Report by Victoria Munro, Local Democracy Reporter
The High Court has heard arguments for and against Waltham Forest Council’s decision to cut funding for special needs children in the borough, as part of a judicial review case brought by local parents.
The council’s cabinet voted on 19th March to cut the ‘top-up’ special educational needs and disability (SEND) funding by 10% for students in the lowest two bands of need, starting from 1st September. It followed months of protest by parents and teachers, who argued the council’s consultation on the changes had been inadequate. Campaign group Waltham Forest SEND Crisis raised £3,000 to launch a judicial review of the decision, which was heard at the High Court on 29th and 30th July.
The council has long argued the decision is difficult but necessary, both to allow an overhaul of funding and plug a £5.3million budget gap, and claims schools can apply to have each student’s needs reviewed if the cut makes their support inadequate. A total of 1,374 children will see their funding reduced if the change goes ahead. Councils have a legal duty to provide whatever special educational support each child needs.
On the first day of the two-day High Court hearing, brought on behalf of two affected children, parents insisted applying for extra funding is a delayed and difficult process and that any gap in support putting pressure on schools could result in their children being excluded from mainstream education.
Lawyer David Wolfe told the court that the council’s decision was unlawful because the process to review funding is “fundamentally broken, not least because it involves significant, unchallenged delays”.
He added: “The cabinet’s decision relied for its legality on a safety mechanism that’s ineffective. As a result of its decision, children will be unsecured for potentially significant periods.”
Legal firm Irwin Mitchell brought the case on behalf of two Waltham Forest children, aged six and nine, who both have special educational needs, attend a mainstream school, and cannot be named for legal reasons. Witness statements from the mothers of both children described how difficulties correcting insufficient funding had already affected their children’s support.
The six-year-old’s mother said it took “almost a year for his funding to be increased”, while the mother of the nine-year-old said her school’s request for more funding is still being processed.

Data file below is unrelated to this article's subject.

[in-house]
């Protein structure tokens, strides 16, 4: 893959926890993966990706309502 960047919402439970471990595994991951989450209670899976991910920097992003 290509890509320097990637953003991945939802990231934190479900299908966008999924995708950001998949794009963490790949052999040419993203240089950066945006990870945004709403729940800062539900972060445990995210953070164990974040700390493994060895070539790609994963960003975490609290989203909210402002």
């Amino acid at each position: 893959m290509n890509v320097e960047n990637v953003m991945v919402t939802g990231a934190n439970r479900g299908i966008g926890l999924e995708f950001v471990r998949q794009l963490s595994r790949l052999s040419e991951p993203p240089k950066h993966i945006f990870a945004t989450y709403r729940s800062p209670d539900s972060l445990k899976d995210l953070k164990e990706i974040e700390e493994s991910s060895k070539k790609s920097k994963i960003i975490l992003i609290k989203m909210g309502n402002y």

David also referenced comments from the headteacher of the mainstream school that takes the largest number of children with special educational needs in the borough. Jennifer Smith, headteacher of Frederick Bremer School in Walthamstow, said the process of applying for additional funding was “cumbersome and unclear” and added it could sometimes be “several months” before the school received sufficient funding.
Council lawyer Peter Oldham, said the council’s decision to cut funding was “difficult” but “nonetheless perfectly lawful”. He insisted it was “a mischaracterisation of the decision to say it was only taken with a view to saving money” and explained the council also plans to completely review the funding ladder. He added that councillors “have to make judgements about how to share out precious resources and face the practical consequences of those decisions”.
Regarding alleged problems with the review process, Peter contested the length of the delay in the six-year-old’s case, stating the council was not initially informed of the need for a review. He added that “one would expect some time to be taken” over decisions involving large sums of public money.
A report presented to the cabinet in March stated no mainstream school would lose more than 1% of its funding under the new proposed model. A ‘Band E’ child’s funding would reduce by £843 in primary school and £714 in secondary school, while a ‘Band F’ child’s funding would reduce by £1,518 in primary school and £1,389 in secondary school.
On the second and final day of the High Court hearing, Peter insisted campaigners had offered “no real evidence” that there were delays in the SEND service. He told the court: “We had one case where there was a delay and that was it. The evidence simply does not show that there’s a structural fault in the panel process.
“There is no evidence of intervention from concerned regulators, no other extraneous information suggesting this is a SEND service that’s failing or in danger of failing.
“The claimants have been thinking about litigating since autumn last year, they have had a very long time to get their best evidence together and that is the sum of it.”
The council argues that many children in the lowest two bands are receiving more funding than needed and that only a minority, estimated to be around 15%, will need a review.
With the two-day hearing concluded, a verdict in the judicial review case is now being awaited.